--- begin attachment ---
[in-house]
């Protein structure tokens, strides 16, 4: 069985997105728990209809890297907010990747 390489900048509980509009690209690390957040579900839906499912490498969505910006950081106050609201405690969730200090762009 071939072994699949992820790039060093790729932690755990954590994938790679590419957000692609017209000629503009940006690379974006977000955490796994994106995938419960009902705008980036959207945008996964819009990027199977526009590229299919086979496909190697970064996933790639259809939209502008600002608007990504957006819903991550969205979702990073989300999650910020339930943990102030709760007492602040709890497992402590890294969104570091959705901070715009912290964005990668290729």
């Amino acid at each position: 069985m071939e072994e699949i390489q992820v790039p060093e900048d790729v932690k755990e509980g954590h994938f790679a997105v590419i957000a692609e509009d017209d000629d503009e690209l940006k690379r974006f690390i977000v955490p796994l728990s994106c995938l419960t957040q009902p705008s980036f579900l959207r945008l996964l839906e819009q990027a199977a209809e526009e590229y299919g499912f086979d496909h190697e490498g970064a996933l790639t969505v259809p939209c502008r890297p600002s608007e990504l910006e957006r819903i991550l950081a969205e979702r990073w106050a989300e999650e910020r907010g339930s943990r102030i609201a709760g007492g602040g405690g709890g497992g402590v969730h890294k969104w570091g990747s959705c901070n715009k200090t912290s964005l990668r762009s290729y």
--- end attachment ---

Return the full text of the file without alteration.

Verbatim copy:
[in-house]
């Protein structure tokens, strides 16, 4: 069985997105728990209809890297907010990747 390489900048509980509009690209690390957040579900839906499912490498969505910006950081106050609201405690969730200090762009 071939072994699949992820790039060093790729932690755990954590994938790679590419957000692609017209000629503009940006690379974006977000955490796994994106995938419960009902705008980036959207945008996964819009990027199977526009590229299919086979496909190697970064996933790639259809939209502008600002608007990504957006819903991550969205979702990073989300999650910020339930943990102030709760007492602040709890497992402590890294969104570091959705901070715009912290964005990668290729």
């Amino acid at each position: 069985m071939e072994e699949i390489q992820v790039p060093e900048d790729v932690k755990e509980g954590h994938f790679a997105v590419i957000a692609e509009d017209d000629d503009e690209l940006k690379r974006f690390i977000v955490p796994l728990s994106c995938l419960t957040q009902p705008s980036f579900l959207r945008l996964l839906e819009q990027a199977a209809e526009e590229y299919g499912f086979d496909h190697e490498g970064a996933l790639t969505v259809p939209c502008r890297p600002s608007e990504l910006e957006r819903i991550l950081a969205e979702r990073w106050a989300e999650e910020r907010g339930s943990r102030i609201a709760g007492g602040g405690g709890g497992g402590v969730h890294k969104w570091g990747s959705c901070n715009k200090t912290s964005l990668r762009s290729y």